How to get your money in order when a relationship ends.
Money might be the last thing on your mind when a relationship has ended, but it’s important to consider your finances when separating from a partner - and we’ve got a checklist to help you.
You probably know what’s best for you, but if you’re not sure, ask a trusted friend or start by sorting out the immediate things, like your own bank account. Not all of these actions may apply in your situation.
If you have joint accounts and you haven’t already, consider setting up your own bank account(s) and make sure your income goes to that account. If you don’t already have a savings account in your name, you might like to open one too.
Have you considered closing any joint accounts? You’ll need to make sure the account isn’t overdrawn before it can be closed. Keep in mind that your bank might put a stop on your joint account if you’re in dispute with the other account holder, so no money can be withdrawn until a resolution is reached.
A budget is a good place to start when re-establishing your financial independence. Review your budget or develop one to cover how you will manage on your income with your expenses. You can use a Budget Planner to do this.
When developing your new budget, work out how you’ll deal with typical costs that may arise such as:
You might need to update your details for some of your financial obligations. For example, it could be worth checking that only your name is on the bills you’re receiving, like the electricity for the place you live and phone. Make sure you securely store key documents like passports and birth certificates. Don’t forget to update your passwords if you’ve shared them too.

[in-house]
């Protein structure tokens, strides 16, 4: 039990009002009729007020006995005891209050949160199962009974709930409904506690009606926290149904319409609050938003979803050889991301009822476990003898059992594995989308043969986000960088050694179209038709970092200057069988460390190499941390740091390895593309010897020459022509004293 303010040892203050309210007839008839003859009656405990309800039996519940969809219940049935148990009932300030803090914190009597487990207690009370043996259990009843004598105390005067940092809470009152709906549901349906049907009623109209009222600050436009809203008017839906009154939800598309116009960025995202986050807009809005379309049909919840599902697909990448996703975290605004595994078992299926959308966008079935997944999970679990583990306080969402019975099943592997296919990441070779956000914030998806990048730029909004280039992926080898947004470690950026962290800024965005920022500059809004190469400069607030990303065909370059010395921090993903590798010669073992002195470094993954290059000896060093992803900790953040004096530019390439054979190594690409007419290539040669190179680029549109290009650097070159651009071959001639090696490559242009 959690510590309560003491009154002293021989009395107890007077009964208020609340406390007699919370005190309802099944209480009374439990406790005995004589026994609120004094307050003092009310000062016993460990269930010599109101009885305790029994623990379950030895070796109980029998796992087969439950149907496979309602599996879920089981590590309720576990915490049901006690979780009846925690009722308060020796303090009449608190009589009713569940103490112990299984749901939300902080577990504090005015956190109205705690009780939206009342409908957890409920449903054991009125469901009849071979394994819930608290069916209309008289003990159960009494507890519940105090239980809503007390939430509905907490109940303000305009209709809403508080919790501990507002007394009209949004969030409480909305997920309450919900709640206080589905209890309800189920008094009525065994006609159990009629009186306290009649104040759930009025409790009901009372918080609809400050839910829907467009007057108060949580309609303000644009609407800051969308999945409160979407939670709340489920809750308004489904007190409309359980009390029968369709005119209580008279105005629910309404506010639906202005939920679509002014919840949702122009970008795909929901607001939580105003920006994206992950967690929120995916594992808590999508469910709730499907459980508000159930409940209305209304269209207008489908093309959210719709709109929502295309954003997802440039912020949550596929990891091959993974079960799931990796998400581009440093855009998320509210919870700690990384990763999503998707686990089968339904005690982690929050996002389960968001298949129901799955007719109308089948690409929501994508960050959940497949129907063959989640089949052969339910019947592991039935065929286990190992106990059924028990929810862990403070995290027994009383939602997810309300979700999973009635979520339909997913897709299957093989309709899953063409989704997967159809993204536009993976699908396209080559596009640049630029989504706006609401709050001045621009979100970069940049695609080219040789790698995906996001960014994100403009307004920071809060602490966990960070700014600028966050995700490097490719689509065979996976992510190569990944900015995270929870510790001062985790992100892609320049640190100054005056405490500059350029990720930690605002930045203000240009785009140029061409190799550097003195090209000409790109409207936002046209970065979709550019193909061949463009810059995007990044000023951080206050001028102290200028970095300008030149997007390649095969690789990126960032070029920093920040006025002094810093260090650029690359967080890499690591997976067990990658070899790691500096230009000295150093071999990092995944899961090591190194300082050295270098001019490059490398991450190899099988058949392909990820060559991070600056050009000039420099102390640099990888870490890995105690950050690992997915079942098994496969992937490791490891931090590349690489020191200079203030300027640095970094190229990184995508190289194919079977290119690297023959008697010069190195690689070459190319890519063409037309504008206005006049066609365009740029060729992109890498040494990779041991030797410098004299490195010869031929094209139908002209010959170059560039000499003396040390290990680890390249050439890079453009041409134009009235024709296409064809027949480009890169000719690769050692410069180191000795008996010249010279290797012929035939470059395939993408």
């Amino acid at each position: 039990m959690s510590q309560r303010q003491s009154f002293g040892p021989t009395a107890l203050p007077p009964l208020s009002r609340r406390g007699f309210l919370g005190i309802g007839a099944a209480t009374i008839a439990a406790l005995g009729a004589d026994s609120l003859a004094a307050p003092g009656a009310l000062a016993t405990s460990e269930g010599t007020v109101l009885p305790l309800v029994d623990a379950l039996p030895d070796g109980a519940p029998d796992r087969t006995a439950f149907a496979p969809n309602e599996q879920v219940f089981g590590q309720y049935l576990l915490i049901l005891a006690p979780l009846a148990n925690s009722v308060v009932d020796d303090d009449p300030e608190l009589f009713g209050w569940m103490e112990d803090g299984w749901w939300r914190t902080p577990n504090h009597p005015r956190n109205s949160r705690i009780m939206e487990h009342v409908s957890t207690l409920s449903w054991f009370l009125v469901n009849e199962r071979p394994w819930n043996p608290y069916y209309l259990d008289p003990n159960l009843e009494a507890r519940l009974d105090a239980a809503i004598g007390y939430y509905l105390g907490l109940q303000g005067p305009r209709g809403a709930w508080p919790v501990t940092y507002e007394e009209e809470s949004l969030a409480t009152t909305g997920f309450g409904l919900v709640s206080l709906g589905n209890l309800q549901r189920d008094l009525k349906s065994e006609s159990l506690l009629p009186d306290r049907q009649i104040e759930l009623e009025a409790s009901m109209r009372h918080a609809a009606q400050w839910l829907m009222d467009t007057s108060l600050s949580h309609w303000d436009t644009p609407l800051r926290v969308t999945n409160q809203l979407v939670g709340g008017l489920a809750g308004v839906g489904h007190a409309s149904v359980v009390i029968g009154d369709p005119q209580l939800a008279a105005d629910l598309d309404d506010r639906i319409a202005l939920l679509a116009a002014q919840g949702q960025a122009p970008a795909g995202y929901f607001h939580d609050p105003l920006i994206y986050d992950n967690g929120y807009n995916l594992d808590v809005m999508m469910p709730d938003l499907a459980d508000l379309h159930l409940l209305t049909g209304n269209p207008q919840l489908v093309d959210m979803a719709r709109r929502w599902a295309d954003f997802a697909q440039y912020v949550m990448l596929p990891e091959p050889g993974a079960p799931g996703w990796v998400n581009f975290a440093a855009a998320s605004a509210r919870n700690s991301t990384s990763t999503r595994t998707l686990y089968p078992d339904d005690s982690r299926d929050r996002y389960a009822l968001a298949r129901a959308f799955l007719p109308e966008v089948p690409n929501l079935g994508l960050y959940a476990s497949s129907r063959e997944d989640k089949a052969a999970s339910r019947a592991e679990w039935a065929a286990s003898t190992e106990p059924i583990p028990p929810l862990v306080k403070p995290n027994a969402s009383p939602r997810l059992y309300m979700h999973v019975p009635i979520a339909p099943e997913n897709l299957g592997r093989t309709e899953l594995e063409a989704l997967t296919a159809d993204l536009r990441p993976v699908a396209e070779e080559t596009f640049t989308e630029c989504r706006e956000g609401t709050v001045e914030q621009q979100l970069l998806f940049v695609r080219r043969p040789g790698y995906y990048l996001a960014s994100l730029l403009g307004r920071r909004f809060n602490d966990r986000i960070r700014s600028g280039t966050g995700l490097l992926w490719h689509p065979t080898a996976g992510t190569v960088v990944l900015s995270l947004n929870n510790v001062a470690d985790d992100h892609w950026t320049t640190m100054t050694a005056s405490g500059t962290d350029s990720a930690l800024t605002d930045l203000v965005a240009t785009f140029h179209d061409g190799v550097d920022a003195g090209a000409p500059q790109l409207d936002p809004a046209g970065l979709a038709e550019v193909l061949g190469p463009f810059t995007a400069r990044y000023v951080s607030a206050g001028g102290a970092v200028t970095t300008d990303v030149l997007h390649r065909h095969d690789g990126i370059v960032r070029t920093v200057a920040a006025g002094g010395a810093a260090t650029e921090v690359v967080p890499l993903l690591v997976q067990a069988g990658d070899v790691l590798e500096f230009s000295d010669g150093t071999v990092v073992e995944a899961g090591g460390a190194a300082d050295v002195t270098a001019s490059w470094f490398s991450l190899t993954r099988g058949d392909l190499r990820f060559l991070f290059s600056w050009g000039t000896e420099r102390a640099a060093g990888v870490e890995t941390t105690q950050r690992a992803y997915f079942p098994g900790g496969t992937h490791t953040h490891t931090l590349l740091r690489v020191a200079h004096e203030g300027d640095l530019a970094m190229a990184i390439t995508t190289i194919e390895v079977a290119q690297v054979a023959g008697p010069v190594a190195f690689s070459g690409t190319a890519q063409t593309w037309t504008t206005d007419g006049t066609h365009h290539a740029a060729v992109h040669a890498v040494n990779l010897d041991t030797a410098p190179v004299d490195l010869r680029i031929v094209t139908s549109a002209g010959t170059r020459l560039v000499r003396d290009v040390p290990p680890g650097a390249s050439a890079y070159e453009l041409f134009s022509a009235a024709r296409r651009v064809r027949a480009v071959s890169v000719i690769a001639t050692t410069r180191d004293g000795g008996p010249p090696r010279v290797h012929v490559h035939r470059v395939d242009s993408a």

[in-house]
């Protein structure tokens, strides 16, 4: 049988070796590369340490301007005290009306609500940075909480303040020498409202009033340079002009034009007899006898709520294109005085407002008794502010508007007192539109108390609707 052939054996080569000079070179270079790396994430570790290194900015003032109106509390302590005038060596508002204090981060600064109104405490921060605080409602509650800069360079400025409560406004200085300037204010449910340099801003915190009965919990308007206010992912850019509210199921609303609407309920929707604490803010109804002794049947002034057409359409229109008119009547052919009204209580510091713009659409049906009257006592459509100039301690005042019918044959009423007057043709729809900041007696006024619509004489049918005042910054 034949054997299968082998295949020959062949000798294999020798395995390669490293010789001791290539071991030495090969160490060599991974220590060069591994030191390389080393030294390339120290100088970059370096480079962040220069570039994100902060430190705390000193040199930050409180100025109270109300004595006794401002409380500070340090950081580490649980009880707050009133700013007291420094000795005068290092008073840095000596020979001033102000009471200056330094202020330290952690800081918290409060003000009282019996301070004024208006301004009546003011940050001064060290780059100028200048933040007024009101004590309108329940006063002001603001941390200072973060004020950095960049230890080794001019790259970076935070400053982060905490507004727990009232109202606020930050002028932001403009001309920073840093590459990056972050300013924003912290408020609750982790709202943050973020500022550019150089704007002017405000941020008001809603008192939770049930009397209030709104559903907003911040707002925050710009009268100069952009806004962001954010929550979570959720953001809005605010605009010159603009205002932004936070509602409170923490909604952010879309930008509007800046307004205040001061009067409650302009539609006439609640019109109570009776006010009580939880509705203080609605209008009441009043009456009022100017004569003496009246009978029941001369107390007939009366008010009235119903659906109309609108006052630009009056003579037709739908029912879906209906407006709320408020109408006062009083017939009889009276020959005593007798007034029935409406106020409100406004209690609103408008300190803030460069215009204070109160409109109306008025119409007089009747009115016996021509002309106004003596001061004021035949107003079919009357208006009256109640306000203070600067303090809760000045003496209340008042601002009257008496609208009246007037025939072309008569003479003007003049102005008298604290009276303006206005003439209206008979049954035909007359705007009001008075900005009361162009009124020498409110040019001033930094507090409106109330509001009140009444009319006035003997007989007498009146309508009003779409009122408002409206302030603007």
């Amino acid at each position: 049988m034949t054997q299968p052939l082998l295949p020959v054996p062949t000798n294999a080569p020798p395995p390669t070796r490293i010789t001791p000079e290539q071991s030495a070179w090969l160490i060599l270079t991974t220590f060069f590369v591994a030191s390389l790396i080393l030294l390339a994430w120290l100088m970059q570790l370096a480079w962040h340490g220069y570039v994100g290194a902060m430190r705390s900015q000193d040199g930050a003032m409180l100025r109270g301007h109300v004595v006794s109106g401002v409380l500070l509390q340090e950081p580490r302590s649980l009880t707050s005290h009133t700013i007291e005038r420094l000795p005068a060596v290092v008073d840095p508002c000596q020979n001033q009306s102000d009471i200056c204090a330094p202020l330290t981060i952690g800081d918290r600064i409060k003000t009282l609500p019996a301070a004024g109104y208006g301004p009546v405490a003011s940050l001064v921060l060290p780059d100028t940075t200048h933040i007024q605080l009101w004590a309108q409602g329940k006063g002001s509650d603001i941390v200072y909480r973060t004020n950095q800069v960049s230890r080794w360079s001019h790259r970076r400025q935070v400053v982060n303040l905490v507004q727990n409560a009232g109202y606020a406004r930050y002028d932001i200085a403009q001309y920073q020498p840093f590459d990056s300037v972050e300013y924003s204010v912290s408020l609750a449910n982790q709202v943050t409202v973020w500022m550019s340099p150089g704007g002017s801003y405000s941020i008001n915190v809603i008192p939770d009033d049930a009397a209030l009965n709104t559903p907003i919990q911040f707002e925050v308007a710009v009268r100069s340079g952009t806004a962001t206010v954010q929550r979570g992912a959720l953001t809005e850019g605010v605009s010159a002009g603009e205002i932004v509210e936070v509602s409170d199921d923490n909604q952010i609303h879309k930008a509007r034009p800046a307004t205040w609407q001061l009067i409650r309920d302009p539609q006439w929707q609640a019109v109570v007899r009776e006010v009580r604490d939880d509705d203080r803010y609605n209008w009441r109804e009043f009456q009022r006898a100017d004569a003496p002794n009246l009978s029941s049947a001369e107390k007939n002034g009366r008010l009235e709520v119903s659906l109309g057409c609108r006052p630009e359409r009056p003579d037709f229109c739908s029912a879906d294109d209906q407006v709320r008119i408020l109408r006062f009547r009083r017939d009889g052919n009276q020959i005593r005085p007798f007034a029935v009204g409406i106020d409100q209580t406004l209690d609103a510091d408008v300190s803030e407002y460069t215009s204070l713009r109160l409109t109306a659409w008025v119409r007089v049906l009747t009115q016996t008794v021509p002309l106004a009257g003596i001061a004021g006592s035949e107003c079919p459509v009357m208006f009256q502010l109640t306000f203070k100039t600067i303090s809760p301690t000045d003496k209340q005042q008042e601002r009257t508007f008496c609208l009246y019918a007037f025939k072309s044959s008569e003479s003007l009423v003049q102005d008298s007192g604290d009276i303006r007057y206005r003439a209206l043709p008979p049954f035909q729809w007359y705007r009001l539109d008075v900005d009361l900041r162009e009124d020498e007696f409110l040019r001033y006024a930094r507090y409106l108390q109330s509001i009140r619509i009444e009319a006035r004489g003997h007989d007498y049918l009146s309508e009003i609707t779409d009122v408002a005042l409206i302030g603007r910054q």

Do you have joint credit cards or direct debits set up to pay them off? You’ll need to work out a plan to pay off any balance still outstanding before you can close the account. Your bank may allow only one of you to close the account or you may both need to close it, depending on the arrangement.
If one of you has moved out and you are renting, you’ll need to update your rental agreement. You’ll also need to talk about how to make future payments and how you’ll deal with the bond once the rental term is over. Will you divide it at the end of your lease?
If you have a joint home loan, dividing this can be complicated. You could think about whether you want to sell the property (and whether there are any fees for paying out your mortgage early) or if one of you is willing to buy the other’s share. You may also be able to get free legal advice to help you with your decisions about your assets and debts.
Dividing your assets when you’re separating can be complicated. You may need to seek professional advice. Start by listing your assets, such as your home, car, furniture and superannuation as well as your liabilities like any joint debt. You could use MoneySmart’s net worth calculator to help you do this.
Now is a good time to review who is named as a beneficiary for your superannuation, life insurance and will if you have one. The people listed as beneficiaries are those who’ll receive money if you pass away.
If you’ve completed the above steps, well done. You will have completed a bit of administration work but are well on your way to financial independence. Now might be a good time to start thinking about new goals. What is a suitable goal for you now? Visualising your goal can increase your empathy with your future self and help you feel motivated to put a plan in place to get there.
This guide contains general information to support you as you build your financial fitness. It doesn’t consider your personal circumstances and isn't financial advice. The information is true at the time of publishing.